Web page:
How to survive the Holidays without wrecking your health

From Halloween to Christmas, parties abound. With parties come food, responsibility and lets be honest, craziness. For those of us who struggle with food intolerance, health conditions or have simply chosen a particular way of eating, we are faced with lots of sticky situations this time of year.

For Thanksgiving this year I went home to Oregon and spent some really great time with family. While there I had a really good learning experience. I learned how with a little bit of pre-planning and commitment, it really was easy to stay on target despite traveling and Holiday parties. After the dust settled on our Thanksgiving dinner we were all full and satisfied with out having compromised our health. This really gave me a resolve to finish the holidays strong.
The health trap of the Holiday Season is not just limited to those of us with food intolerance issues. Far too many people these days seem to exit the season feeling like they barely survived. From over commitment to food festivals of death, I want to share a few tips to help keep us sane (and hopefully healthy) this Holiday Season.


Get some clarity. Ask the important questions.

When you find yourself invited for Christmas dinner, do not be afraid to ask your host/ hostess what is being served and what you should bring. When inquiring about the menu ask what dishes if any, will have the foods you are trying to avoid. This is NOT rude to ask if you do it with TACT. You have made the choices that are best for your health. leave the guilt at the door. Have an open honest discussion with your host/ hostess about what you are trying to avoid. Always be respectful of their cooking choices and do not expect them to tailor the menu you. Simply find out what is being served and what those dishes include. If you are like me and trying to avoid dairy and gluten, make sure to ask what is in the sauces, dressings and glazes. Once I know exactly what is being made and what is in everything, I mentally decide what I can eat, what I need to bring and what I will do without. I know I will want a protein, veggie, starch and of course dessert. If my hostess is preparing a meat that will be OK for me then I know I will need to cover my sides and dessert. I let my hostess know I am bringing personal sized servings for my sides and since we have already had an open and honest discussion she/ he should understand and not take it personally.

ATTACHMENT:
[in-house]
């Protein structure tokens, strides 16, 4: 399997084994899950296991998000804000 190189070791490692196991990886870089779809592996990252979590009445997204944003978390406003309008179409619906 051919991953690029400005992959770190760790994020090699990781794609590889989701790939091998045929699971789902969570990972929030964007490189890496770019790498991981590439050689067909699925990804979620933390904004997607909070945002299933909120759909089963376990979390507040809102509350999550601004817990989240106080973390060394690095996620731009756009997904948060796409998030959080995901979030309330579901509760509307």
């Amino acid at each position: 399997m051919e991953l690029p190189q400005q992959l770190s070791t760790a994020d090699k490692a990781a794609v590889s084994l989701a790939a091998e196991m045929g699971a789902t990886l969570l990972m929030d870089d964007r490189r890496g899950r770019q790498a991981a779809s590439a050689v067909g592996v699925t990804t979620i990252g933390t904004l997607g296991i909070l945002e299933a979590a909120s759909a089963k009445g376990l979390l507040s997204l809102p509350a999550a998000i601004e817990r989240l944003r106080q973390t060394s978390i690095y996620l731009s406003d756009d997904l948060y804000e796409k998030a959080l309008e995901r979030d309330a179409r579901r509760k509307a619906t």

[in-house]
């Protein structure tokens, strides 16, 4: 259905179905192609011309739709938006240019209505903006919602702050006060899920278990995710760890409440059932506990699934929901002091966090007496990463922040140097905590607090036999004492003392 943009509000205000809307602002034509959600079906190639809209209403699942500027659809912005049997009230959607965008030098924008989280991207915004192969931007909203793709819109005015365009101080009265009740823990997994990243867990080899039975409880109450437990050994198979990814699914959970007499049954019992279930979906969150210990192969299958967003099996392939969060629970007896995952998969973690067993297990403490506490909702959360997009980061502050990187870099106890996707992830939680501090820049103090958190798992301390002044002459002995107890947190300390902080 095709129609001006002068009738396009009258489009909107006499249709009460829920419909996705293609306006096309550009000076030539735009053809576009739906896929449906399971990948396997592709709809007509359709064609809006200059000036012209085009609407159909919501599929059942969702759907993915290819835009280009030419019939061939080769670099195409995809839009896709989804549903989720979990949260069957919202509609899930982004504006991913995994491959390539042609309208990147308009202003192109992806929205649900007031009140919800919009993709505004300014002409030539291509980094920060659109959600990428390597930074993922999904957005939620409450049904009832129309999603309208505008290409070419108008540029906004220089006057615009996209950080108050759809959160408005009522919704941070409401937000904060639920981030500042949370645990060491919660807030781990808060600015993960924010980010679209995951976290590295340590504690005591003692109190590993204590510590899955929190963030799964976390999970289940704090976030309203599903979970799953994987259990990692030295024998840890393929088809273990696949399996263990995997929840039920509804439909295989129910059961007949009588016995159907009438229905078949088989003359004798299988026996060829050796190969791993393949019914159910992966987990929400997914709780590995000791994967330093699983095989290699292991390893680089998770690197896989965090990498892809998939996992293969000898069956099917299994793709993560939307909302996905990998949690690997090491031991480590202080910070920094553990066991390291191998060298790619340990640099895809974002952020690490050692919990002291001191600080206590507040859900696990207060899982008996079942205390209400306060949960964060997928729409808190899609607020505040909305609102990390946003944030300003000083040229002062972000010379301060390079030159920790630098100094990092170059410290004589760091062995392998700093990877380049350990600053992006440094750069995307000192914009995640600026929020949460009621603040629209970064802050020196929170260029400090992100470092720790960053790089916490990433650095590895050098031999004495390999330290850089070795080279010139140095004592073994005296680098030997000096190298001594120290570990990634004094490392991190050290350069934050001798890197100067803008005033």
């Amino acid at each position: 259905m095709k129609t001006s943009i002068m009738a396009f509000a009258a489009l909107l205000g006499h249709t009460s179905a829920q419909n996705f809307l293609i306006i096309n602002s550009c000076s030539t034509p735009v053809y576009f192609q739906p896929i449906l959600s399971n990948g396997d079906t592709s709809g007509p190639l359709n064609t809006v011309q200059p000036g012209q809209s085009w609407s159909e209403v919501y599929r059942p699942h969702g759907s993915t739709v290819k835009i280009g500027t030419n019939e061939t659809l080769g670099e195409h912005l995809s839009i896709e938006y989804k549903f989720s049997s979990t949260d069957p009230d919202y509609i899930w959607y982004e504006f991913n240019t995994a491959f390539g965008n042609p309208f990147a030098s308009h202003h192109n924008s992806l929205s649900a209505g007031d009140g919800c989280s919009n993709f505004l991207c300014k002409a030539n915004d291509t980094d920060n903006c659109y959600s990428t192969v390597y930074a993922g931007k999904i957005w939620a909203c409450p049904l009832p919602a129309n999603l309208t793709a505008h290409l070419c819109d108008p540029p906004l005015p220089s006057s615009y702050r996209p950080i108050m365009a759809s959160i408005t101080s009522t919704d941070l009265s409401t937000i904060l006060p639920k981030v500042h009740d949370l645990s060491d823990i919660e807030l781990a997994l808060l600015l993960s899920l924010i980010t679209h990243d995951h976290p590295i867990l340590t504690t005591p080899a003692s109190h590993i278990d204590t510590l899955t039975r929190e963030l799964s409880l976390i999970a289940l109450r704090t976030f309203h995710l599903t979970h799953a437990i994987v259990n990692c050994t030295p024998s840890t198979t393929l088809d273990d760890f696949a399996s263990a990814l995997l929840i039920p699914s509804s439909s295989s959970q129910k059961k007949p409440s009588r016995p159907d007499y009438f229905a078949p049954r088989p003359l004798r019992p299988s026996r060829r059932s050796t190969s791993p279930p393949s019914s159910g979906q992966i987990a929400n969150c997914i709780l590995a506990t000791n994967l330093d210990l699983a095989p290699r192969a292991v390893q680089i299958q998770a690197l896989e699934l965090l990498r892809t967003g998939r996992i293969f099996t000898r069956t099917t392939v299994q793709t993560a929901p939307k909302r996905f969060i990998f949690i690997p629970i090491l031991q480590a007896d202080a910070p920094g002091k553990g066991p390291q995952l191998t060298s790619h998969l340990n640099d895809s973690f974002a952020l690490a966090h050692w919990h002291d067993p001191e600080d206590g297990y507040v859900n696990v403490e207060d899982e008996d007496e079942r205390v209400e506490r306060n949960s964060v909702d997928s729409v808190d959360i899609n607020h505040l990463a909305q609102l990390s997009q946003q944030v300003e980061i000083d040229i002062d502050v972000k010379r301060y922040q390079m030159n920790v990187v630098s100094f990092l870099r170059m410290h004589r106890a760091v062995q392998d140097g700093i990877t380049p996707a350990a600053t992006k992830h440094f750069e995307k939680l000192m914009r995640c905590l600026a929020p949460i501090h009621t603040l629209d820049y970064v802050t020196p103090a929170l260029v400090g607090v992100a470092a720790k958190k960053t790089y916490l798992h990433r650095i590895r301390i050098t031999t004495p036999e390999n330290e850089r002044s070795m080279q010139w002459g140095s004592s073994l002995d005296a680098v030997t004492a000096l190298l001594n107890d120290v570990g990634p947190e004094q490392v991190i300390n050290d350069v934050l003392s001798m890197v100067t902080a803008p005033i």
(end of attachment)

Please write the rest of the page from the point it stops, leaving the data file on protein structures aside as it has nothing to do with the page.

Make it easy on yourself. Prep ahead.

Not everything has to be made that day. This is especially helpful if you are going to someones house. I made my paleo pies two days before hand when a really sweet friend came over and we baked up a storm. We had fun, there was no rush and it was one more thing we got out of the way for Thanksgiving day. If you are a Mom or Grandma this is a super special opportunity. In the days before hand, grab a child or two (your own not one off the street. please don’t implicate me if you choose to kidnap a child.) and teach them how to make your signature dessert. I will never forget my Grandmother teaching me how to make her special biscuits. It was a moment that now, means the world to me since she has passed on. Family and friends are really one of the best things about this time of year. You get that bonding time AND your stuff is prepped for the upcoming meal. You can even make personal sized mashed potatoes and biscuits ahead of time. (If these are something you know you will need separate servings of). These things will keep overnight and will be one less thing jockeying for oven/ stove time the day of.